SIDE-TRACKING calls on Pope Benedict XVI to decline the invitation of President Macapagal-Arroyo for him to visit the country, UST Rector Ernesto Arceo, O.P., said the Pope should come to the Philippines.

In an interview with the Varsitarian last June 19, Arceo said that whatever the country’s political situation, the visit by the Pope would still be good for the Filipinos because it would “rekindle their faith” and might even inspire politicians to do their job morally.

“If he visits our country, he will be coming here not as a politician but as a pastor and as a man of God who can inspire both Catholics and non-Catholics alike to be honorable in their everyday deeds,” Arceo said.

Last June 4, in an audience with the Pope at the Vatican, Arroyo invited the 80-year-old pontiff to the Philippines.

But Lingayen-Dagupan Archbishop Oscar Cruz in his blog column last June 11 at the Catholic Bishop Conference of the Philippines (CBCP) website, urged the Pope to turn down the invitation papal visit at this time, he said, might give a “a semblance of moral ascendancy for the Arroyo administration” amid allegations of human right abuses against her administration.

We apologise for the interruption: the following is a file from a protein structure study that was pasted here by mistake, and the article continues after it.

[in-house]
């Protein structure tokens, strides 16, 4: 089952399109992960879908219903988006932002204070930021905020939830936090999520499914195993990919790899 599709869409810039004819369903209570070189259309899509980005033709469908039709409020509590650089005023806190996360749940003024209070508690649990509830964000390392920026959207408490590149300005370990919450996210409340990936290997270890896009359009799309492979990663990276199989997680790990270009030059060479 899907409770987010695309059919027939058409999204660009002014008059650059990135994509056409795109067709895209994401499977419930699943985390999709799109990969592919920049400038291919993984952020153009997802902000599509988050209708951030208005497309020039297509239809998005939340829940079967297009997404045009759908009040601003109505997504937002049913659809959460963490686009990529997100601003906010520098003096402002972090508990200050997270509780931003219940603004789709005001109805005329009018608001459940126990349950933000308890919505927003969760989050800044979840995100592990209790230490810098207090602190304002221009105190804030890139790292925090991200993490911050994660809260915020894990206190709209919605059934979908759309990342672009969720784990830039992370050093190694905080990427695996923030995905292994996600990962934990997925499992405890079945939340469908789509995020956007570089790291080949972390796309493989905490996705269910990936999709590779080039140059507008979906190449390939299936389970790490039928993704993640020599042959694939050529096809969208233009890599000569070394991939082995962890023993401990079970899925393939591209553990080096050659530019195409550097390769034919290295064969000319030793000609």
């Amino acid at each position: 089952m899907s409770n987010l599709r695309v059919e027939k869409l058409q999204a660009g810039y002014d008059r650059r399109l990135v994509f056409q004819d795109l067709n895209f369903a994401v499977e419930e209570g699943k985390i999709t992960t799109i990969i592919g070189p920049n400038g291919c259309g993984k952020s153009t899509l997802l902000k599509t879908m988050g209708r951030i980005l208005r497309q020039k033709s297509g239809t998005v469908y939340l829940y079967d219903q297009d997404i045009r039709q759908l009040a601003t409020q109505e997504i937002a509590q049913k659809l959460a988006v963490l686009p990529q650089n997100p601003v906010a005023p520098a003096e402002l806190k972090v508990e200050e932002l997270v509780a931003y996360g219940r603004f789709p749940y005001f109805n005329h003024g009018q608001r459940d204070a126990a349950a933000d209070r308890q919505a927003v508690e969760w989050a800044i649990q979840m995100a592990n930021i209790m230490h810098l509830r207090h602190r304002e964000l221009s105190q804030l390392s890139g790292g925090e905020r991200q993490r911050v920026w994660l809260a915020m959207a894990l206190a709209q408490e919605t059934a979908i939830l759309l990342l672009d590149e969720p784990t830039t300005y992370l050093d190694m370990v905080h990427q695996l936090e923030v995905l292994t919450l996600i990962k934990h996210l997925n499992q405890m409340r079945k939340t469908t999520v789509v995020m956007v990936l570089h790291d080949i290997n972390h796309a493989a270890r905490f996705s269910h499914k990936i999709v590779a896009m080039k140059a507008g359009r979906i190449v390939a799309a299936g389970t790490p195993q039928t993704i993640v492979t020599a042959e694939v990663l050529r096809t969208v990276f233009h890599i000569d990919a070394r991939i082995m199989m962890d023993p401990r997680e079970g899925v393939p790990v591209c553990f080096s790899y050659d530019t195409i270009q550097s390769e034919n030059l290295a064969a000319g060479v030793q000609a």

The title of the blog column entry was “Do not come, please.”

But Arceo said that the nature of the person inviting the Pope to visit is immaterial.

“Whether invited by the faithful, the politician, or by the bishops, it does not matter. Being a predominantly Christian country in the Far East, the Filipinos would undoubtedly like to see the Pope in person,” Arceo said.

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Referring to the past papal visits to the country by Paul VI and John Paul II, Arceo said Benedict XVI’s presence in the Philippines might be equally inspiring.

“So in the same way, when the current Pope does visit the country, the impact would be more or less the same: inspiring,” Arceo said.

Arceo’s remarks echoed the sentiments of Manila Archbishop Gaudencio Cardinal Rosales, who said in a press statement that the CBCP had, in fact, made an invitation to the Pope last to make a pastoral visit of the Philippines.

The papal visit may be arranged next year when the Pope leads the World Youth Day celebration in Australia.

Isolated cases

Arceo dismissed as “isolated” anti-clerical kidnapping and violence, like the abduction of Fr. Giancarlo Bossi, an Italian missionary priest in Mindanao.

“Those are just isolated cases. Unlike other countries where anti-clerical sentiments are high, Filipinos are generally respectfully and loving to priests,” Arceo said.

Bossi was seized by at 10 gunmen, believed to be “breakaway” elements of the Moro Islamic Liberation Front last June 10, while on his way to celebrate Mass in Zamboanga Sibugay.

Bossi, 57, is the 12th Roman Catholic priest to be abducted in Mindanao since 1994.

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